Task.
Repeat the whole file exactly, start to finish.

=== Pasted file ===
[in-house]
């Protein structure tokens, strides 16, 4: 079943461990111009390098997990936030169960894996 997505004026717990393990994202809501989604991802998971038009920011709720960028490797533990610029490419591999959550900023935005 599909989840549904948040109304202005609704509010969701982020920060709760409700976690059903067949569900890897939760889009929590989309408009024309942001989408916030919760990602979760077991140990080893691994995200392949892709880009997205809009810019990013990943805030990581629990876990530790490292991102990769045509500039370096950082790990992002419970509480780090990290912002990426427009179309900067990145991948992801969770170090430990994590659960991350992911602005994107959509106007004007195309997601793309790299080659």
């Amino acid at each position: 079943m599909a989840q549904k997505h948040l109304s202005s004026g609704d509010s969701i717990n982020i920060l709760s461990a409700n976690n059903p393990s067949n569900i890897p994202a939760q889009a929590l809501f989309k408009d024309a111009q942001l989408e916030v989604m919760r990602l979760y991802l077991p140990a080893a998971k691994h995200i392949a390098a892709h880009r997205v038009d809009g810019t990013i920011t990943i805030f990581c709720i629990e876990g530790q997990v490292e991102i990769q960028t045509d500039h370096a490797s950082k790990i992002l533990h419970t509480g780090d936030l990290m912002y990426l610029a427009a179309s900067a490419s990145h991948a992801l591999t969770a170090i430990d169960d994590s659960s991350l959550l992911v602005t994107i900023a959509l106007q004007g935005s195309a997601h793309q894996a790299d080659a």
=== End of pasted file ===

[in-house]
């Protein structure tokens, strides 16, 4: 079943461990111009390098997990936030169960894996 997505004026717990393990994202809501989604991802998971038009920011709720960028490797533990610029490419591999959550900023935005 599909989840549904948040109304202005609704509010969701982020920060709760409700976690059903067949569900890897939760889009929590989309408009024309942001989408916030919760990602979760077991140990080893691994995200392949892709880009997205809009810019990013990943805030990581629990876990530790490292991102990769045509500039370096950082790990992002419970509480780090990290912002990426427009179309900067990145991948992801969770170090430990994590659960991350992911602005994107959509106007004007195309997601793309790299080659």
């Amino acid at each position: 079943m599909a989840q549904k997505h948040l109304s202005s004026g609704d509010s969701i717990n982020i920060l709760s461990a409700n976690n059903p393990s067949n569900i890897p994202a939760q889009a929590l809501f989309k408009d024309a111009q942001l989408e916030v989604m919760r990602l979760y991802l077991p140990a080893a998971k691994h995200i392949a390098a892709h880009r997205v038009d809009g810019t990013i920011t990943i805030f990581c709720i629990e876990g530790q997990v490292e991102i990769q960028t045509d500039h370096a490797s950082k790990i992002l533990h419970t509480g780090d936030l990290m912002y990426l610029a427009a179309s900067a490419s990145h991948a992801l591999t969770a170090i430990d169960d994590s659960s991350l959550l992911v602005t994107i900023a959509l106007q004007g935005s195309a997601h793309q894996a790299d080659a």